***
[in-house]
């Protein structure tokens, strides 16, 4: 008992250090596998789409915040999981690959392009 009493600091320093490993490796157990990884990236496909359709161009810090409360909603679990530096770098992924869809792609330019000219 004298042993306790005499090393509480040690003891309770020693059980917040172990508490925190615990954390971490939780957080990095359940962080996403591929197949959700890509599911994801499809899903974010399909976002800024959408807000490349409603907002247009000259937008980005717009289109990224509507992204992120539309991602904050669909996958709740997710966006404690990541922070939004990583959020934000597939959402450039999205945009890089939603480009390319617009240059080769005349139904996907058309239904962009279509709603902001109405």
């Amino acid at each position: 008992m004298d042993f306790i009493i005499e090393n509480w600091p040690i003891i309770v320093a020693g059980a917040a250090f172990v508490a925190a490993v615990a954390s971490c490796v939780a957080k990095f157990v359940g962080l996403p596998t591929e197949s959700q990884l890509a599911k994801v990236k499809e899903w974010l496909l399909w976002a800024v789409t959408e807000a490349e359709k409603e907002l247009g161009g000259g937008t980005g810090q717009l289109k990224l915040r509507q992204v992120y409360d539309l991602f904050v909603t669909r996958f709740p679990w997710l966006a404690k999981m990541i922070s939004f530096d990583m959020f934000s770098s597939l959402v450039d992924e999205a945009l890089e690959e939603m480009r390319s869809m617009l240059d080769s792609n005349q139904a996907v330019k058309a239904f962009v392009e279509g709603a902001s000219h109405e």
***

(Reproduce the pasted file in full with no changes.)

[in-house]
């Protein structure tokens, strides 16, 4: 008992250090596998789409915040999981690959392009 009493600091320093490993490796157990990884990236496909359709161009810090409360909603679990530096770098992924869809792609330019000219 004298042993306790005499090393509480040690003891309770020693059980917040172990508490925190615990954390971490939780957080990095359940962080996403591929197949959700890509599911994801499809899903974010399909976002800024959408807000490349409603907002247009000259937008980005717009289109990224509507992204992120539309991602904050669909996958709740997710966006404690990541922070939004990583959020934000597939959402450039999205945009890089939603480009390319617009240059080769005349139904996907058309239904962009279509709603902001109405």
């Amino acid at each position: 008992m004298d042993f306790i009493i005499e090393n509480w600091p040690i003891i309770v320093a020693g059980a917040a250090f172990v508490a925190a490993v615990a954390s971490c490796v939780a957080k990095f157990v359940g962080l996403p596998t591929e197949s959700q990884l890509a599911k994801v990236k499809e899903w974010l496909l399909w976002a800024v789409t959408e807000a490349e359709k409603e907002l247009g161009g000259g937008t980005g810090q717009l289109k990224l915040r509507q992204v992120y409360d539309l991602f904050v909603t669909r996958f709740p679990w997710l966006a404690k999981m990541i922070s939004f530096d990583m959020f934000s770098s597939l959402v450039d992924e999205a945009l890089e690959e939603m480009r390319s869809m617009l240059d080769s792609n005349q139904a996907v330019k058309a239904f962009v392009e279509g709603a902001s000219h109405e």